In both the House and Senate Government Finance bills there is a provision of law that could allow our personal income tax data to go to third parties for a process called tax analytics(Senate-Article 3 Section 47) and another provision(House-Article 3 Section 58) which will put a score rating on the 3.7 million taxpayers of Minnesota, in other words to be profiled. Each provision is directed to achieve better tax compliance of individuals and business. The Senate provision may also do profiling and scoring of all Minnesota taxpayers.
Two different approaches by each body. Both provisions introduced as bills, but never went to the appropriate committees for public hearings as it relates to privacy, due process, and security for the most intimate of our personal data, our financial information.
The House provision is a combination of using data bases, then goes through a process to evaluate and score each individual who files. Based on testimony through the committee process no data would leave the Revenue Department. What the request for proposal would do is get a software which may be within the Revenue Department to analyze us, to gather financial intelligence on us from possible data bases and other sources, and then score us, rank us, which the government then would use to act on. I wonder if this version becomes law will we be able to see our financial score/dossier? A company called SAS Institute appears to have been consulted with the House proposal. They also testified on the bill.
The Senate version goes through a request for proposal process to where our tax data it seems would go to a third party for analysis. What is unique with this proposal is that it has a proof of concept idea. Basically, it means that the idea of analysis will be done on a limited basis to see if it works. If it does work and gives savings to the state, the Commissioner of Revenue it seems is bound by law to set up this profiling system of us. I shared some concerns with Sen. Limmer, he did a couple of amendments that required special attention to privacy issues. IBM has been involved in helping the Senate version go through the process. There were questions by Senators throughout the committee process about the role of IBM as it relates to the bill.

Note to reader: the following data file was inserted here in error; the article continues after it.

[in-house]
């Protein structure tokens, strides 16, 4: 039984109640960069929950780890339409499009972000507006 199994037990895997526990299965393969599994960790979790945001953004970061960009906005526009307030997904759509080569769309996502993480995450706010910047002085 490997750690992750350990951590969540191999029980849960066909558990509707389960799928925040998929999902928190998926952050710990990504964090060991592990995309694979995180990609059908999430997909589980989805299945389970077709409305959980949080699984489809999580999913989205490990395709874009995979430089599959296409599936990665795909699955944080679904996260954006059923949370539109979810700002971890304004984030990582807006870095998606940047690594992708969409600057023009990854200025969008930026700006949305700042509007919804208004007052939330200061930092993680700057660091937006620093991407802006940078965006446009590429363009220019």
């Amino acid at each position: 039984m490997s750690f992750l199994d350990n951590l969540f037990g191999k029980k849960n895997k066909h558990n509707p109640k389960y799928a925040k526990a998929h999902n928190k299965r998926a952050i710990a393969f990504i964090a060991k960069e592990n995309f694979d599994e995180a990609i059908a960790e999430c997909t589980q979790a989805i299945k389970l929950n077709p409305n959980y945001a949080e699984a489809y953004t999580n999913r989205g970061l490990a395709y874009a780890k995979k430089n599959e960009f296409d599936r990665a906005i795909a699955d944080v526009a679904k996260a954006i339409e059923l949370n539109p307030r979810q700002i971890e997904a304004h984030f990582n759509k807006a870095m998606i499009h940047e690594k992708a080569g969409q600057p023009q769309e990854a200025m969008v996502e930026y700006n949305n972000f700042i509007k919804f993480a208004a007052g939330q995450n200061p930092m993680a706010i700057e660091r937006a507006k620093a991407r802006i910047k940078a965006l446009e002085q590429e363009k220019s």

The bottom line is that both of these proposals did not go to the appropriate committees for venting on privacy and due process concerns. Each proposal presents issues of profiling and surveillance of taxpayers, equity, equal treatment, accountability and transparency, and oversight. Both proposals are being sold to be used and operated to enforce compliance of our state tax laws. Both proposals affect the collection, use, and dissemination of our tax information.